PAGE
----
So it might be concluded that the political animal called the European citizen has dismounted and laid down his arms. Residual patterns of military conscription notwithstanding, the legal status of being a citizen now unfolds within the context of a post-heroic civilization and a demilitarised ‘security community’ (Karl Deutsch) in which the experience of war tends to become more distant, less tangible, principally accessible through the visual imagery of communications media [Cooper 2003]. But how sustainable is this model of post-military citizenship, we might ask? Can the benefits of citizenship within a socio-political environment freed from the scourge of violence generated by armies locked in power battles over territorial borders be enjoyed by many millions of people?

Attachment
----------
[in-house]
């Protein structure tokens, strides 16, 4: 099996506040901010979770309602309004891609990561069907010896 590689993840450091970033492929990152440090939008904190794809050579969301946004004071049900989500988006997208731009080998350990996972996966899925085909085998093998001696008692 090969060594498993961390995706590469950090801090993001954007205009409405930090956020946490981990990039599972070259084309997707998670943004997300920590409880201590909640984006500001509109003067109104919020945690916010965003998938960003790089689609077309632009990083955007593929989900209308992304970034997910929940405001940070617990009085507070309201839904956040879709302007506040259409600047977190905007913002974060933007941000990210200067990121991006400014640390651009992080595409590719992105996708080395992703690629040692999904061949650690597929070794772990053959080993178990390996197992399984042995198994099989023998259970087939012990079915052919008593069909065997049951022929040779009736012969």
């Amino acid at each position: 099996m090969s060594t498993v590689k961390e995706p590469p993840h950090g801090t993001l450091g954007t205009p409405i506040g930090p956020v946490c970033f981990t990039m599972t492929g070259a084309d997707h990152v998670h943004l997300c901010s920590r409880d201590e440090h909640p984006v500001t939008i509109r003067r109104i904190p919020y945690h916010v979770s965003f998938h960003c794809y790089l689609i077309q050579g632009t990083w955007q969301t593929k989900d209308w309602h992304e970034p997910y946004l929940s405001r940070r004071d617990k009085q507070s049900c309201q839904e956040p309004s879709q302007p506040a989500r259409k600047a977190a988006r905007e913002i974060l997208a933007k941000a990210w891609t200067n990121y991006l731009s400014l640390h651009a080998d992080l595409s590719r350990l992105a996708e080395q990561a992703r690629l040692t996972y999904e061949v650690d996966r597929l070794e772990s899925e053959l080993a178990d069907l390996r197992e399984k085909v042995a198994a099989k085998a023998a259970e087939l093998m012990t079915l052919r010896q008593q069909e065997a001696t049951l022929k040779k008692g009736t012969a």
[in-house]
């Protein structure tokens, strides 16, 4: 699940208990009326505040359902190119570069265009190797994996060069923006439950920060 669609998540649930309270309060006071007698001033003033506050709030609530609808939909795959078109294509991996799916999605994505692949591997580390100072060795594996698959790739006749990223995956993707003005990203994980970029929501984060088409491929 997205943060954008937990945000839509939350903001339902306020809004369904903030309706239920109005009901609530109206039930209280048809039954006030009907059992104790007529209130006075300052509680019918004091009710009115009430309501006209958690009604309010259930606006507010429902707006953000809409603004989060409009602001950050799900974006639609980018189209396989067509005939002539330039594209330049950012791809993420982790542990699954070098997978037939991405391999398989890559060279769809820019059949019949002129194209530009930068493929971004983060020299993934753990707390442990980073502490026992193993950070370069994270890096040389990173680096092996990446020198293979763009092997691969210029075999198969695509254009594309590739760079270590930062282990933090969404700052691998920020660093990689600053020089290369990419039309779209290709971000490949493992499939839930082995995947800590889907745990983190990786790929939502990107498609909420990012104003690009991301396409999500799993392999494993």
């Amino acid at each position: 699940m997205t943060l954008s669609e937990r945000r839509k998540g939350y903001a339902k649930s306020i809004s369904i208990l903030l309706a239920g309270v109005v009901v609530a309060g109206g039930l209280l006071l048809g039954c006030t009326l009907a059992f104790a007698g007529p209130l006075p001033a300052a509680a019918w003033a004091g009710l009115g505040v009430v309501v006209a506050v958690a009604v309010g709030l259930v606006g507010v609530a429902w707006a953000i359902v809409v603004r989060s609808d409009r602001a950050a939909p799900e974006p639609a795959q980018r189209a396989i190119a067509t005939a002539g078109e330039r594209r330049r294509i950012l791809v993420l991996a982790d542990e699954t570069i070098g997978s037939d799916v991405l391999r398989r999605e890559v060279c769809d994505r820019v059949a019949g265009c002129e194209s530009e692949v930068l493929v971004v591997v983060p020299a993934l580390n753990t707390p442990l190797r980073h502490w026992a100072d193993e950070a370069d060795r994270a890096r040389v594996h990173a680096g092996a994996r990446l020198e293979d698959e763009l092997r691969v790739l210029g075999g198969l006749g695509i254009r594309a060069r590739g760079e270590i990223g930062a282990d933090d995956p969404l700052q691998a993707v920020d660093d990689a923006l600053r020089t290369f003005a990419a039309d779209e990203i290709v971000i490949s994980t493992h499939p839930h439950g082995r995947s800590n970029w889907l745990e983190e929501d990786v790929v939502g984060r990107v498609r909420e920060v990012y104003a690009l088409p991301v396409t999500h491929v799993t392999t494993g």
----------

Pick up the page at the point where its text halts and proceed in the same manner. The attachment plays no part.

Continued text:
The question is both pertinent and pressing because, during the past decade, the ‘civilian Europe’ model has come to suffer certain stresses and strains. Some contemporary observers now speak of the disintegration of this model as a consequence of various developments : tragic wars and ethnic cleansing within the former Yugoslavia; growing pressures for ‘humanitarian intervention’ in various global conflicts; sadistic forms of violence associated with the new terrorism [Keane 2004]; and the outbreak of an American-led ‘war on terror’ that has direct security implications for the European polity and its peoples. These challenges are evidently forcing some new questions onto the political agenda of the European Union. For instance : granted that European citizens can enjoy a political life of non-violence, how can the ethos and substance of European citizenship be extended to those regions – especially south-eastern Europe – with a recent history of cruel violence and forcible displacement of hundreds of thousands of people? Supposing that there will be a continuing need for (military) policing of Europe’s (potential) trouble spots, will a ‘European army’ or ‘European Peace Corps’ be necessary? How should it be organised, and who would fund it? And given that the model of post-military citizenship functions as something of a global norm – as the draft Constitution has made clear – can European citizens avoid taking up arms in opposition to cruelty and violence elsewhere in the world? Should greater priority be given by the European Union to nurturing a global civil society and the global governing institutions, like the International Criminal Court and a drastically reformed United Nations, that are vital for cultivating global norms of peaceful citizenship? But when all is said and done, is ‘military muscle’ (Cooper) a necessary external condition of European citizenship? How viable will be the new European-level armed forces – like the 7,500-strong crisis and peacekeeping groups and the 60,000-strong rapid reaction force that are now being assembled, following an Anglo-French initiative at Saint-Malo in December 1998? Will the further development of these forces be a necessary condition of the creation and nurturing of citizenship at home and abroad? And what shall be the proper relationship of these forces with the military apparatuses of NATO, the United States and the United Nations? In other words: can there be European citizenship without Europe taking steps to defending itself militarily?